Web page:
Iraq's President Jalal Talabani has said he thinks a deal can be reached on the new draft constitution on Sunday, one day ahead of Monday's deadline.
Some movement is reported on Shia Iraqis' religious demands
Mr Talabani said Iraqi politicians had resolved many differences - but talks continue on the key issues of power sharing and Islam's role in law making.
The US urges compromise but observers say some issues may have to be shelved if a consensus is to be reached.
The draft constitution is due to be put to Iraq's parliament by Monday evening.
President Jalal Talabani expressed hope a deal would be ready on Sunday. "Many of the contentious issues have already been resolved," he said.
The focus of the talks, he added, was the role of religion and the question of "federalism for the south", where the majority Shia Muslim community predominate.
One negotiator said the US ambassador, Zalmay Khalilzad, had come up with a text of his own to try to bridge the gaps.
The BBC's Caroline Hawley in Baghdad says progress has been reported in some areas but a lot of tough bargaining lies ahead, particularly on the issue of federalism.
The draft is supposed to be handed to parliament for scrutiny by 15 August, ahead of a nationwide referendum planned for October before a general election scheduled for December.
New constitution to be completed by 15 August
National referendum on constitution by mid-October
Full government elections by mid-December
The sharing and distribution of oil revenues would be the most significant among the issues on which at least tentative agreement is now being suggested in some quarters, the BBC's Mike Wooldridge reports.
Also, Kurdish and Shia groups have dropped demands that the country should be called federal or Islamic, and agreed that the official name should be the Republic of Iraq.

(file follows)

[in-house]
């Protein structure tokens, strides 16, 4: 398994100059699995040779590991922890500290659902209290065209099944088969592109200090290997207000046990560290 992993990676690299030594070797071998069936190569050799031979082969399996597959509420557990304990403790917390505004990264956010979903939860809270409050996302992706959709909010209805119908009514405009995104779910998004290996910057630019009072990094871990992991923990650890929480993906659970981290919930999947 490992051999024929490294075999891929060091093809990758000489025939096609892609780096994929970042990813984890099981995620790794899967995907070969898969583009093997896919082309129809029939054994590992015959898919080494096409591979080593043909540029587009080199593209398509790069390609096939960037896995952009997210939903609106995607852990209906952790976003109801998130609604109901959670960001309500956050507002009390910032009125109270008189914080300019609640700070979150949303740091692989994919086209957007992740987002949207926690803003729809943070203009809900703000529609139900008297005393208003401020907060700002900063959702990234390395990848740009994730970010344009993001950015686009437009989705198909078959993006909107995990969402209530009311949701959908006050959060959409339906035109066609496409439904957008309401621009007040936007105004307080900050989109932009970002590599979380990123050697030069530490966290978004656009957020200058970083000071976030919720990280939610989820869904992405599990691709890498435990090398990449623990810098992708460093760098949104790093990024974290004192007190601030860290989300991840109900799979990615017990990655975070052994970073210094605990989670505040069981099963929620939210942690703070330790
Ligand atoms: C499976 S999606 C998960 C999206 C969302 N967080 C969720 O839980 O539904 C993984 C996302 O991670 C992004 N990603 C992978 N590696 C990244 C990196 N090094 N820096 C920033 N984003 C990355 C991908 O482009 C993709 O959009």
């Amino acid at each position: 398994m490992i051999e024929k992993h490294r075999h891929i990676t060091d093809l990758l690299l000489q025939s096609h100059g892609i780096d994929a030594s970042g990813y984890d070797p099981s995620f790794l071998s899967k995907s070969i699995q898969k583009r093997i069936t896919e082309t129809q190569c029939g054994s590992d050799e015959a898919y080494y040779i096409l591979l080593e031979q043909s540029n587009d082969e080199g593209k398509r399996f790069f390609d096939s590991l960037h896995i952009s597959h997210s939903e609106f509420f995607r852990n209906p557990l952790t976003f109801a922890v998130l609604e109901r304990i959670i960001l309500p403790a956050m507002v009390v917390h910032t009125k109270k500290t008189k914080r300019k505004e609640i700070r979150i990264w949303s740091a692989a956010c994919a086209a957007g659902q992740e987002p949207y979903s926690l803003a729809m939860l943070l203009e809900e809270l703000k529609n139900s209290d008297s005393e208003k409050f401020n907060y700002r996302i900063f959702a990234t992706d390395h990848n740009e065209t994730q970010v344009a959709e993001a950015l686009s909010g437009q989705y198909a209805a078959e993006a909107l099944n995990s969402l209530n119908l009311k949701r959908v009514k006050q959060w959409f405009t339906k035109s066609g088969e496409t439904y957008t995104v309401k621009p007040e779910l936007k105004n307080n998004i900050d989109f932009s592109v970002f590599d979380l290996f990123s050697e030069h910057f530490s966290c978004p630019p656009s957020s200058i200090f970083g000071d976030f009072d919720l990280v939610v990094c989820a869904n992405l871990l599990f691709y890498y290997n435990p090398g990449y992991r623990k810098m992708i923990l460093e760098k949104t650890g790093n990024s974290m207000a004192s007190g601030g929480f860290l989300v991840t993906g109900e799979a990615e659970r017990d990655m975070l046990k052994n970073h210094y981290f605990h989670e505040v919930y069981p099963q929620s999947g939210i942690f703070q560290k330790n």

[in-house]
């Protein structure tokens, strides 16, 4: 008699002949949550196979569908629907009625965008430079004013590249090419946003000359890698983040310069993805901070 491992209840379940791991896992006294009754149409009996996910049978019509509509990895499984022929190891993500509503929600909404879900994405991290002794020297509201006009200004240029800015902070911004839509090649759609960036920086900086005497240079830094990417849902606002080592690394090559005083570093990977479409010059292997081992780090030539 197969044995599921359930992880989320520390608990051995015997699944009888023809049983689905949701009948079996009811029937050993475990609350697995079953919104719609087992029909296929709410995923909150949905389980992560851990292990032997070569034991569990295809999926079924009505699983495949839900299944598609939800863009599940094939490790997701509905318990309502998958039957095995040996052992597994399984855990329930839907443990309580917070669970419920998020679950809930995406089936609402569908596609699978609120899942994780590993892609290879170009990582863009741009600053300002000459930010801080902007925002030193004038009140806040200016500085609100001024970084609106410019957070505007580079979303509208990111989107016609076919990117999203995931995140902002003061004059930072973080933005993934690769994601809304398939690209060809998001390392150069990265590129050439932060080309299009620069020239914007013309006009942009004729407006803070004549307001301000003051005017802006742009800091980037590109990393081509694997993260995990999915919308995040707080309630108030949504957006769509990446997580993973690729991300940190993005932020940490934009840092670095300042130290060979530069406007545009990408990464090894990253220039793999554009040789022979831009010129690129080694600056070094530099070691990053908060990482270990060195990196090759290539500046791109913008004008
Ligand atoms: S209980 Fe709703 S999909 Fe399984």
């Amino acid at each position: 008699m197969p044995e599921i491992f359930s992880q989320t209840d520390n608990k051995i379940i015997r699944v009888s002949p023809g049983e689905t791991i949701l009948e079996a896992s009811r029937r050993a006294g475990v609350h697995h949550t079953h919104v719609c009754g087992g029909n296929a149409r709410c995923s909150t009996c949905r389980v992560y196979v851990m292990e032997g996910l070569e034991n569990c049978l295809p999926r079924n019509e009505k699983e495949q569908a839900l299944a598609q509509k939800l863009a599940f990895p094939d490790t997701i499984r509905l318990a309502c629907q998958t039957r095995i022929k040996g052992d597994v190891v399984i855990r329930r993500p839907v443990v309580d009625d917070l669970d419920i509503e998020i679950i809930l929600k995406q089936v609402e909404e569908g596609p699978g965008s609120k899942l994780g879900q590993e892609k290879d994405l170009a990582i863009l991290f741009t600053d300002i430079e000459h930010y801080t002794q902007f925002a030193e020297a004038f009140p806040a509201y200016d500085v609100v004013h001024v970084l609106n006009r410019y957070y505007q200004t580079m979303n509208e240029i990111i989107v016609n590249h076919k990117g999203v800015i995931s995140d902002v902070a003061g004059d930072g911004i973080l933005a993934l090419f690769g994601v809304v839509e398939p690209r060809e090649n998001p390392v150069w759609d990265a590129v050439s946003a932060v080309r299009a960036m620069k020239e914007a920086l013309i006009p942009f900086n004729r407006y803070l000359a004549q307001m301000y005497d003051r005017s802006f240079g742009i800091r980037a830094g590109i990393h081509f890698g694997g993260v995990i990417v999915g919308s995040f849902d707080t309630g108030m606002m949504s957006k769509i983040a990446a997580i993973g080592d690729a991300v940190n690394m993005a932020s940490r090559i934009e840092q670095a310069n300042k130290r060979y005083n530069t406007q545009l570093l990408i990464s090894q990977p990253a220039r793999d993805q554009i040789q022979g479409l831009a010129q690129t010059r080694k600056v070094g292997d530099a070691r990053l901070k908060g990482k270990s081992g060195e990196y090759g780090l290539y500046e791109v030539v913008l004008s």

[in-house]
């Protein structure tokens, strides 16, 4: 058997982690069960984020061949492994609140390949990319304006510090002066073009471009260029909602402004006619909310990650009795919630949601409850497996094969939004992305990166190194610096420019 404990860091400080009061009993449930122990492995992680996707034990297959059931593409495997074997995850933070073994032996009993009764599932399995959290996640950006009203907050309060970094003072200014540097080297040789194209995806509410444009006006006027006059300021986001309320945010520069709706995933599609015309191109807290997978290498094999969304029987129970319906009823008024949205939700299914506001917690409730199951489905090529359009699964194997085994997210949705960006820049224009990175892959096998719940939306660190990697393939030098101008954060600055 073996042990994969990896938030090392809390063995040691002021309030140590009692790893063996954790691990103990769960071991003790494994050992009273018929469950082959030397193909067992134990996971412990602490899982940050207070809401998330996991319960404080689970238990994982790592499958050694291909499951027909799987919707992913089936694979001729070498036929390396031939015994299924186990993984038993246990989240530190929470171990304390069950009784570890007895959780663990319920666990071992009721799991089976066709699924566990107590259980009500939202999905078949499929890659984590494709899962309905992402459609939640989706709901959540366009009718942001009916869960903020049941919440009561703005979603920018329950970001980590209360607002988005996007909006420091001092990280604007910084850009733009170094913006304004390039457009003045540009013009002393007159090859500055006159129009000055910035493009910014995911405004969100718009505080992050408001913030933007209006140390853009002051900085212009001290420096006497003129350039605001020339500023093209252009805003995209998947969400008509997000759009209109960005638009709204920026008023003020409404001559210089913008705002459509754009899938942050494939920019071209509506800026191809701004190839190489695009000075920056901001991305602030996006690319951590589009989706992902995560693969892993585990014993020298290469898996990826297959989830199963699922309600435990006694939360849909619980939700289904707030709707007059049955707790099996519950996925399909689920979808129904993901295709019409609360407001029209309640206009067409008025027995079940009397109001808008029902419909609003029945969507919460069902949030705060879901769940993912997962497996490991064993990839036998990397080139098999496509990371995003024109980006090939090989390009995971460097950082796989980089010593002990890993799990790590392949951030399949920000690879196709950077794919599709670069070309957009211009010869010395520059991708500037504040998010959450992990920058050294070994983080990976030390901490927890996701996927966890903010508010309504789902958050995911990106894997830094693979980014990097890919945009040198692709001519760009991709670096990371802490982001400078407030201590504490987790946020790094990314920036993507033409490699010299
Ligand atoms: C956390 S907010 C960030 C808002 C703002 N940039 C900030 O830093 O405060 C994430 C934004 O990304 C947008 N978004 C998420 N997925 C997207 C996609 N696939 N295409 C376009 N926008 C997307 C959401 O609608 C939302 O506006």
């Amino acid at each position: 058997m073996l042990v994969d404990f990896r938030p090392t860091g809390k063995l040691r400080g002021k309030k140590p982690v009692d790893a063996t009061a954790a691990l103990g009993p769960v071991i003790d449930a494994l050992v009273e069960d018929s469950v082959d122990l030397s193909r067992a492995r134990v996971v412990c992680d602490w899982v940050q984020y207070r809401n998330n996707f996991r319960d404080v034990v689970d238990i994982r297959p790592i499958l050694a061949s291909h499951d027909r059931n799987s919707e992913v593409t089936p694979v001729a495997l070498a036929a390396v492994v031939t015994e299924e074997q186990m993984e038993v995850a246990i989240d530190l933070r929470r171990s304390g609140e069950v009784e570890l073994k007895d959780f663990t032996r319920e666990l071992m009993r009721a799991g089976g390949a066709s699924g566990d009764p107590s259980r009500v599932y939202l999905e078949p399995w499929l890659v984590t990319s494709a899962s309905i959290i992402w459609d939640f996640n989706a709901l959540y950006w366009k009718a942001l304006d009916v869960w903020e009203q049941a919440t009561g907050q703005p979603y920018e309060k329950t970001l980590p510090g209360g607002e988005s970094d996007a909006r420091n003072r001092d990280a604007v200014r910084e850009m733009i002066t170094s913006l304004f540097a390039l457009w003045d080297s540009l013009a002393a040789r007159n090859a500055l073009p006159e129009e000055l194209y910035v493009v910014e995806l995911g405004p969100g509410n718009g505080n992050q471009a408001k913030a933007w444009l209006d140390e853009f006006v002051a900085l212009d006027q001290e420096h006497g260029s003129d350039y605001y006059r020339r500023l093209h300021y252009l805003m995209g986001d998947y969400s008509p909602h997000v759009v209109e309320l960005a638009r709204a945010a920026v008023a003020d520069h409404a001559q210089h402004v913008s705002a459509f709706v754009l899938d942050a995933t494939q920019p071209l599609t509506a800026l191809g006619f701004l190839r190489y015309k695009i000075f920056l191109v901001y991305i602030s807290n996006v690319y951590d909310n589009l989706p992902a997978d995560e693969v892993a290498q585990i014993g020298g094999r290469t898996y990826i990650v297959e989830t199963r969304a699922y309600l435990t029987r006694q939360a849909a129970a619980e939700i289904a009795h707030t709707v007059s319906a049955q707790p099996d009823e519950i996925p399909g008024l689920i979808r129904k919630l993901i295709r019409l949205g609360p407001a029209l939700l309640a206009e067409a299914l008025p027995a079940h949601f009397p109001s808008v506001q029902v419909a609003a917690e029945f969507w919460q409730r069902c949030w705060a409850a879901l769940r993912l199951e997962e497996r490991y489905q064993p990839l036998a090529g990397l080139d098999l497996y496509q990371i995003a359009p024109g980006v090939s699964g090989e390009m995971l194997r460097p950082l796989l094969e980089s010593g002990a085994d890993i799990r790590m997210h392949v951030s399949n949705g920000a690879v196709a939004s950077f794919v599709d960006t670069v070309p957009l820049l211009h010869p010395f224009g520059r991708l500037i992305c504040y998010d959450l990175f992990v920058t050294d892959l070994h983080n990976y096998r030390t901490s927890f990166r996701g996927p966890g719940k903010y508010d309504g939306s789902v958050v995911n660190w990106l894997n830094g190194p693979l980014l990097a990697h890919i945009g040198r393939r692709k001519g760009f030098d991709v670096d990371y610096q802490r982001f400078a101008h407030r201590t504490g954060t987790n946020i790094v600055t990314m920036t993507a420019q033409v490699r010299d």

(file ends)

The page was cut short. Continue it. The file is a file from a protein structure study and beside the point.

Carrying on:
But the future relationship between central government and Iraq's various regions remains contentious.
While there is general agreement that the Kurds should be allowed to keep self-rule in the north, Sunni Muslims have been incensed by a call from the leading Shia politician, Abdul Aziz al-Hakim, for an autonomous region in the oil-rich south.
At Friday prayers, Sunni clerics condemned federalism.
Our correspondent says that if no breakthrough is achieved, the politicians may approve a constitution that essentially shelves federalism and maybe also other disputed issues that have to do with Iraq's identity.
Nicholas Haysem, a UN constitutional advisor in Iraq, said such an approach would not necessarily mean greater problems were stored up for the future.
US President George W Bush said on Saturday he was confident Iraq would get a new constitution later this year, despite difficulties Iraqi politicians are having in talks on the document.
He said the constitution would be a critical step on the path to Iraqis themselves taking control of their country and its defence - but he said again there would be no premature withdrawal of US troops.